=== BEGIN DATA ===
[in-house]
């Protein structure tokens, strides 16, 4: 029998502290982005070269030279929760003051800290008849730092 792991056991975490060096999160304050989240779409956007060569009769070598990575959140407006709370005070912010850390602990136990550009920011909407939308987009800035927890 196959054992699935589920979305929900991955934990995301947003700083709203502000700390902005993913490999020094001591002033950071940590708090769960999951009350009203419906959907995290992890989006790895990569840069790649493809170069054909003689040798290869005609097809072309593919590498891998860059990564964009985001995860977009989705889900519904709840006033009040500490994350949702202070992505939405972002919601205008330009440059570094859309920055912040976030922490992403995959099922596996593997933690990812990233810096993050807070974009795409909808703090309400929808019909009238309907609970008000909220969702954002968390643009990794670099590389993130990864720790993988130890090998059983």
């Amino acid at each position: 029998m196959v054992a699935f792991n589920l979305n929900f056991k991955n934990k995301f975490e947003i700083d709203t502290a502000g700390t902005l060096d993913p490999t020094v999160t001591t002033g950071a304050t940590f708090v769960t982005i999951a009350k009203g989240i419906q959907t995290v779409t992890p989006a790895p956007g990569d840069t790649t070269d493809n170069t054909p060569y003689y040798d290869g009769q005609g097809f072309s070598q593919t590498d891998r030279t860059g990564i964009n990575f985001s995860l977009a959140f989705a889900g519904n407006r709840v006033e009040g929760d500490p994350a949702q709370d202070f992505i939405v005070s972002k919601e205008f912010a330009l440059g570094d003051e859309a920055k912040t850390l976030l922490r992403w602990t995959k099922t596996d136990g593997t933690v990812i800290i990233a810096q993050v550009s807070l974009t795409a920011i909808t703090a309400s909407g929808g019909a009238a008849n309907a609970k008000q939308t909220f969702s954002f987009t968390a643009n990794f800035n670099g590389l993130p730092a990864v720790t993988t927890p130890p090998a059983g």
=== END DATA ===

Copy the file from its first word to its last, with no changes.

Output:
[in-house]
């Protein structure tokens, strides 16, 4: 029998502290982005070269030279929760003051800290008849730092 792991056991975490060096999160304050989240779409956007060569009769070598990575959140407006709370005070912010850390602990136990550009920011909407939308987009800035927890 196959054992699935589920979305929900991955934990995301947003700083709203502000700390902005993913490999020094001591002033950071940590708090769960999951009350009203419906959907995290992890989006790895990569840069790649493809170069054909003689040798290869005609097809072309593919590498891998860059990564964009985001995860977009989705889900519904709840006033009040500490994350949702202070992505939405972002919601205008330009440059570094859309920055912040976030922490992403995959099922596996593997933690990812990233810096993050807070974009795409909808703090309400929808019909009238309907609970008000909220969702954002968390643009990794670099590389993130990864720790993988130890090998059983």
């Amino acid at each position: 029998m196959v054992a699935f792991n589920l979305n929900f056991k991955n934990k995301f975490e947003i700083d709203t502290a502000g700390t902005l060096d993913p490999t020094v999160t001591t002033g950071a304050t940590f708090v769960t982005i999951a009350k009203g989240i419906q959907t995290v779409t992890p989006a790895p956007g990569d840069t790649t070269d493809n170069t054909p060569y003689y040798d290869g009769q005609g097809f072309s070598q593919t590498d891998r030279t860059g990564i964009n990575f985001s995860l977009a959140f989705a889900g519904n407006r709840v006033e009040g929760d500490p994350a949702q709370d202070f992505i939405v005070s972002k919601e205008f912010a330009l440059g570094d003051e859309a920055k912040t850390l976030l922490r992403w602990t995959k099922t596996d136990g593997t933690v990812i800290i990233a810096q993050v550009s807070l974009t795409a920011i909808t703090a309400s909407g929808g019909a009238a008849n309907a609970k008000q939308t909220f969702s954002f987009t968390a643009n990794f800035n670099g590389l993130p730092a990864v720790t993988t927890p130890p090998a059983g």